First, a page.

I wrote and gave this talk at the Kurdish Newroz (New Year) celebration at Finsbury Park in London, shortly after Kosta was killed.
Thank you for inviting us here to share your new year’s celebrations. I know that Kosta was looking forward to participating in them with his new friends in Rojava. He spoke to me about Newroz with excitement and he would have loved to have been here.
|Newroz at Finsbury Park, London, 2015|
Newroz is a new celebration for me. I had heard of it but I didn’t really know much about it. It seems to me that Newroz reminds us that the Kurdish people are one people no matter where they live. It reminds us that individually they are strong but together they could be unbeatable. It reminds us that they have a distinct, unique and ancient culture that should be valued and preserved.
Celebrations like this are bitter sweet. Among the joy of such a time we must all remember loved ones who are no longer with us and the struggle in which they were lost. Whether our loved ones were lost at Halabja or Heseke, Kobane, Til Hamis or Tikrit, whether they were lost years ago or yesterday their spirit lives on in our fight against injustice and unfairness.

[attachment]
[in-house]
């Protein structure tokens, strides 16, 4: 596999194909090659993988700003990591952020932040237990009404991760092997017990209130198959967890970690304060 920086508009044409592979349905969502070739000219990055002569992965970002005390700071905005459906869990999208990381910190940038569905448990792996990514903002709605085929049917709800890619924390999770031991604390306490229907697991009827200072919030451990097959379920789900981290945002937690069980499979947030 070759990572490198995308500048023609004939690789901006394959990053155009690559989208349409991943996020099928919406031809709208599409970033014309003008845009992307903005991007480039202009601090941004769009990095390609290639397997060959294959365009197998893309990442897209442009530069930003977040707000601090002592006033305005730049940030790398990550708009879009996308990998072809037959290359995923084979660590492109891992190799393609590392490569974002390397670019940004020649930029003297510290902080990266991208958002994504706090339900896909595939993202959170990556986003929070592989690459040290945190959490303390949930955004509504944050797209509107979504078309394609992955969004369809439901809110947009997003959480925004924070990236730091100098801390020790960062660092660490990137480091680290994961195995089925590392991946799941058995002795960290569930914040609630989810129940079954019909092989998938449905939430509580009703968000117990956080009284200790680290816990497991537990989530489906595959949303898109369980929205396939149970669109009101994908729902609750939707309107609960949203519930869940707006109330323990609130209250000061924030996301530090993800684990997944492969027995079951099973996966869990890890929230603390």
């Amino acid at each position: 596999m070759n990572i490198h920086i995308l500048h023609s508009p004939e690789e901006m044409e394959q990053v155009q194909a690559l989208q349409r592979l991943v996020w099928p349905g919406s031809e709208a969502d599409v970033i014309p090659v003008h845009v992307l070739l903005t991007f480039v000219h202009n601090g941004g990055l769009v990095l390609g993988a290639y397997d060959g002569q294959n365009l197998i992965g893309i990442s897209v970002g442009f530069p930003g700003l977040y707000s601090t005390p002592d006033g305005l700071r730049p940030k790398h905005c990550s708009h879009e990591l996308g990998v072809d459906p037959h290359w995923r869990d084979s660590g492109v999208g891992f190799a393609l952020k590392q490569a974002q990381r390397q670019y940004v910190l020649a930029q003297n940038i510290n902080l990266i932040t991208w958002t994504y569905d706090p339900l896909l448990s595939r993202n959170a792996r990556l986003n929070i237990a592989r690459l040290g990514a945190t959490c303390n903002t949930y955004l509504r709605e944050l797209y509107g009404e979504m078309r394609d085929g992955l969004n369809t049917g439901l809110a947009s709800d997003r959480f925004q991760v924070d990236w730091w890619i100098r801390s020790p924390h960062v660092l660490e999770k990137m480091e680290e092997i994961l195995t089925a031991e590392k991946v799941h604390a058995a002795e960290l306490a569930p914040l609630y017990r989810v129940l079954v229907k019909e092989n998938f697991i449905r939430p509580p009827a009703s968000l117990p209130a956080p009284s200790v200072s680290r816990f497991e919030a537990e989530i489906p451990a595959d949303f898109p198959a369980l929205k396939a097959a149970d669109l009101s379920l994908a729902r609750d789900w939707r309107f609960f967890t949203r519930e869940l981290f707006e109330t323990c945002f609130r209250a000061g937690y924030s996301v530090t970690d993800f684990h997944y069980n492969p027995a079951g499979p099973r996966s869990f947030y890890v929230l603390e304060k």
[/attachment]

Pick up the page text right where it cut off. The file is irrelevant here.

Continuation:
At times like this it can be easy to become distracted by feelings of hatred and rage but remember that hatred is the dark, destructive emotion that fuels the so called IS. When the year is renewed and the coming months are, as yet, unwritten pages, we need to look forward and not back. We need to channel this rage at the injustice and the atrocities that are still being committed against Kurdish people, and we need to use it to fuel a strong and unshakeable resolve; a bone deep determination to succeed against this organisation no matter what.
Recently people have asked me, ‘What is the difference between Kosta, who went to join the YPG and fight in Syria, and the men who go out to join IS?’ You and I know what the difference is. Your friends and relatives live the reality every day. So called IS is aggressive, YPG like other Kurds, is defensive; IS is oppressive, YPG and the Kurdish people together, is about people and their right to free choice; IS seeks to suffocate and eradicate anything that doesn’t fit their belief system, YPG seeks to nurture and grow communities.
You and I know that self-styled IS must be defeated. There is no acceptable alternative. We will do what it takes and we will succeed because all the Kurdish people are on the side of humanity, the side that allows choice and fairness; that recognises the equality of women and the right to practise your own religion and culture.
The governments of all countries that share Western values need to understand that without the Kurdish people there would be no stopping this caliphate cult called IS. If Rojava wasn’t putting up such a brave and successful resistance, a resistance Kosta was part of, and if the resistance wasn’t also being realised in places like Tikrit in the Kurdish region in Iraq, then this caliphate cult would spread unhindered. This inhuman cult will not be happy with a little bit of Syria or a little bit of Iraq. It is a greedy monster that will continue eating peoples up until its belly is full to bursting with the Middle East, North Africa and Southern Europe, and then it will look even further afield.